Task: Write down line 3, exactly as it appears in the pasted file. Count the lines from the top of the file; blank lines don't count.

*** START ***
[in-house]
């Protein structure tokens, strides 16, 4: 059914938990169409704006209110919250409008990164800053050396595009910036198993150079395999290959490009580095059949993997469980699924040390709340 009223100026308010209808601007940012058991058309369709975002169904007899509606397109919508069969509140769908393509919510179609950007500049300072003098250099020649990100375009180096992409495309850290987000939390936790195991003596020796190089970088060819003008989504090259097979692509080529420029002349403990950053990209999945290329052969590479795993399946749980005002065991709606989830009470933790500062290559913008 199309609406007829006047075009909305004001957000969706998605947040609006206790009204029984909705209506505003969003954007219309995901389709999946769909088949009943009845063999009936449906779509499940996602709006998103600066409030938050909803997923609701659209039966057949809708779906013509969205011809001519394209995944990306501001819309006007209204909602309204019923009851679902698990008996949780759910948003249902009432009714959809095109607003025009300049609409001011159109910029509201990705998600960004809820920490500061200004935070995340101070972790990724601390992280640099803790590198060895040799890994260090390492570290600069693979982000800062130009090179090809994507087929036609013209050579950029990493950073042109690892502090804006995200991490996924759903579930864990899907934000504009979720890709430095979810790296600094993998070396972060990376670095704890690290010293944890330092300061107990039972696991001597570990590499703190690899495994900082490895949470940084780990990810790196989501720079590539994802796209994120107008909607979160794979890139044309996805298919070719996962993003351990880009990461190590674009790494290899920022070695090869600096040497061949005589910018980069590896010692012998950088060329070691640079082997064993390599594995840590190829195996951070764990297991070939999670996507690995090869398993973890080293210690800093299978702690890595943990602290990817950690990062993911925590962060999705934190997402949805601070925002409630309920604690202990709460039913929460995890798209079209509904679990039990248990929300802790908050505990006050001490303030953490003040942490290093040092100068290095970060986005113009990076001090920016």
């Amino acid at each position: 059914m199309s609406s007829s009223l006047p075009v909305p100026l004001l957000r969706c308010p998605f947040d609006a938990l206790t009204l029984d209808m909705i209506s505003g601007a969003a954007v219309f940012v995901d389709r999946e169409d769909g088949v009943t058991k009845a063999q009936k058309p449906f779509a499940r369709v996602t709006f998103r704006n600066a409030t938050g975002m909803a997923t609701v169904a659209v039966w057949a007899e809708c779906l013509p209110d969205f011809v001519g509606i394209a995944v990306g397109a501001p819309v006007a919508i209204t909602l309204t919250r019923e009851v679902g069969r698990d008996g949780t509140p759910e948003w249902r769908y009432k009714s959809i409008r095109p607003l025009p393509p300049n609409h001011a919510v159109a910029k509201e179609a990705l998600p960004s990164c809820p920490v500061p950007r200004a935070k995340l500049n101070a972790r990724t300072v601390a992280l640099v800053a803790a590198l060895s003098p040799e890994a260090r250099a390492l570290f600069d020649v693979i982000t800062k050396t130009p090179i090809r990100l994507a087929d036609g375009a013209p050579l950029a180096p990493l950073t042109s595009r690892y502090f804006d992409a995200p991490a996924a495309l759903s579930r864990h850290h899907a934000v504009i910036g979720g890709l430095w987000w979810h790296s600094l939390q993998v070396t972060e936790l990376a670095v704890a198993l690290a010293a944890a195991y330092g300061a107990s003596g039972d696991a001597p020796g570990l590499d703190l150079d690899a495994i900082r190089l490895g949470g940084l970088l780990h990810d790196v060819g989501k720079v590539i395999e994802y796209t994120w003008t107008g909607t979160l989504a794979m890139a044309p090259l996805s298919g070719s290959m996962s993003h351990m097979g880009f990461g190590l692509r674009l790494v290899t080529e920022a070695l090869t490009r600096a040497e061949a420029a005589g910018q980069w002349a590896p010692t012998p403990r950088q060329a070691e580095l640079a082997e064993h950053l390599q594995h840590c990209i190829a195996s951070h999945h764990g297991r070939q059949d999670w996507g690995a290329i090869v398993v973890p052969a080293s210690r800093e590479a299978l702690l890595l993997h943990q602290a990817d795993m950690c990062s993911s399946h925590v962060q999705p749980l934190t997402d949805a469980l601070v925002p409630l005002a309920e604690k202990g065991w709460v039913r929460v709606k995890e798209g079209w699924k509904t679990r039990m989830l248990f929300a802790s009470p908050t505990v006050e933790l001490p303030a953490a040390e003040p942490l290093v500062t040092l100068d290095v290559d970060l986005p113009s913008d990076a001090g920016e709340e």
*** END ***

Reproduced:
């Amino acid at each position: 059914m199309s609406s007829s009223l006047p075009v909305p100026l004001l957000r969706c308010p998605f947040d609006a938990l206790t009204l029984d209808m909705i209506s505003g601007a969003a954007v219309f940012v995901d389709r999946e169409d769909g088949v009943t058991k009845a063999q009936k058309p449906f779509a499940r369709v996602t709006f998103r704006n600066a409030t938050g975002m909803a997923t609701v169904a659209v039966w057949a007899e809708c779906l013509p209110d969205f011809v001519g509606i394209a995944v990306g397109a501001p819309v006007a919508i209204t909602l309204t919250r019923e009851v679902g069969r698990d008996g949780t509140p759910e948003w249902r769908y009432k009714s959809i409008r095109p607003l025009p393509p300049n609409h001011a919510v159109a910029k509201e179609a990705l998600p960004s990164c809820p920490v500061p950007r200004a935070k995340l500049n101070a972790r990724t300072v601390a992280l640099v800053a803790a590198l060895s003098p040799e890994a260090r250099a390492l570290f600069d020649v693979i982000t800062k050396t130009p090179i090809r990100l994507a087929d036609g375009a013209p050579l950029a180096p990493l950073t042109s595009r690892y502090f804006d992409a995200p991490a996924a495309l759903s579930r864990h850290h899907a934000v504009i910036g979720g890709l430095w987000w979810h790296s600094l939390q993998v070396t972060e936790l990376a670095v704890a198993l690290a010293a944890a195991y330092g300061a107990s003596g039972d696991a001597p020796g570990l590499d703190l150079d690899a495994i900082r190089l490895g949470g940084l970088l780990h990810d790196v060819g989501k720079v590539i395999e994802y796209t994120w003008t107008g909607t979160l989504a794979m890139a044309p090259l996805s298919g070719s290959m996962s993003h351990m097979g880009f990461g190590l692509r674009l790494v290899t080529e920022a070695l090869t490009r600096a040497e061949a420029a005589g910018q980069w002349a590896p010692t012998p403990r950088q060329a070691e580095l640079a082997e064993h950053l390599q594995h840590c990209i190829a195996s951070h999945h764990g297991r070939q059949d999670w996507g690995a290329i090869v398993v973890p052969a080293s210690r800093e590479a299978l702690l890595l993997h943990q602290a990817d795993m950690c990062s993911s399946h925590v962060q999705p749980l934190t997402d949805a469980l601070v925002p409630l005002a309920e604690k202990g065991w709460v039913r929460v709606k995890e798209g079209w699924k509904t679990r039990m989830l248990f929300a802790s009470p908050t505990v006050e933790l001490p303030a953490a040390e003040p942490l290093v500062t040092l100068d290095v290559d970060l986005p113009s913008d990076a001090g920016e709340e």